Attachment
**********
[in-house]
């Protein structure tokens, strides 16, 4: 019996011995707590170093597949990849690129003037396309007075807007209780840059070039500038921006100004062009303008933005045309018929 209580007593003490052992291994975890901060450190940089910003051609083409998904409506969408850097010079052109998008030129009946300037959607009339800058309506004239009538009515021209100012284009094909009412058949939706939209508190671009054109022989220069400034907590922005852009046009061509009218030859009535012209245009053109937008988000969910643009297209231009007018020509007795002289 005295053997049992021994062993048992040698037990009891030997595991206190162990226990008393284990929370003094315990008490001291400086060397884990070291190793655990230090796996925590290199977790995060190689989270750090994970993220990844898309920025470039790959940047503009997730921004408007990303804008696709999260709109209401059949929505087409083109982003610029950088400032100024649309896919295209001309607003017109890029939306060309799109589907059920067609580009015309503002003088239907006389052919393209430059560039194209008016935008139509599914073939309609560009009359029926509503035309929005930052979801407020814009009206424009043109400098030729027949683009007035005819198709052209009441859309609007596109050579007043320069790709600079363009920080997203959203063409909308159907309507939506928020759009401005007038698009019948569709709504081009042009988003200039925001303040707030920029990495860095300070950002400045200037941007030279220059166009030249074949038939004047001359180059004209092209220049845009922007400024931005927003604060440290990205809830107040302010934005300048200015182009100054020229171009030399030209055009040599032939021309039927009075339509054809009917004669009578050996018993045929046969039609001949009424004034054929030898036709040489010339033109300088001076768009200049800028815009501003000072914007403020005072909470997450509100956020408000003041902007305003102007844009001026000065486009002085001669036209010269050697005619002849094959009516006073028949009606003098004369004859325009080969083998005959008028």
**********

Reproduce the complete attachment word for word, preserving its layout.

[in-house]
């Protein structure tokens, strides 16, 4: 019996011995707590170093597949990849690129003037396309007075807007209780840059070039500038921006100004062009303008933005045309018929 209580007593003490052992291994975890901060450190940089910003051609083409998904409506969408850097010079052109998008030129009946300037959607009339800058309506004239009538009515021209100012284009094909009412058949939706939209508190671009054109022989220069400034907590922005852009046009061509009218030859009535012209245009053109937008988000969910643009297209231009007018020509007795002289 005295053997049992021994062993048992040698037990009891030997595991206190162990226990008393284990929370003094315990008490001291400086060397884990070291190793655990230090796996925590290199977790995060190689989270750090994970993220990844898309920025470039790959940047503009997730921004408007990303804008696709999260709109209401059949929505087409083109982003610029950088400032100024649309896919295209001309607003017109890029939306060309799109589907059920067609580009015309503002003088239907006389052919393209430059560039194209008016935008139509599914073939309609560009009359029926509503035309929005930052979801407020814009009206424009043109400098030729027949683009007035005819198709052209009441859309609007596109050579007043320069790709600079363009920080997203959203063409909308159907309507939506928020759009401005007038698009019948569709709504081009042009988003200039925001303040707030920029990495860095300070950002400045200037941007030279220059166009030249074949038939004047001359180059004209092209220049845009922007400024931005927003604060440290990205809830107040302010934005300048200015182009100054020229171009030399030209055009040599032939021309039927009075339509054809009917004669009578050996018993045929046969039609001949009424004034054929030898036709040489010339033109300088001076768009200049800028815009501003000072914007403020005072909470997450509100956020408000003041902007305003102007844009001026000065486009002085001669036209010269050697005619002849094959009516006073028949009606003098004369004859325009080969083998005959008028």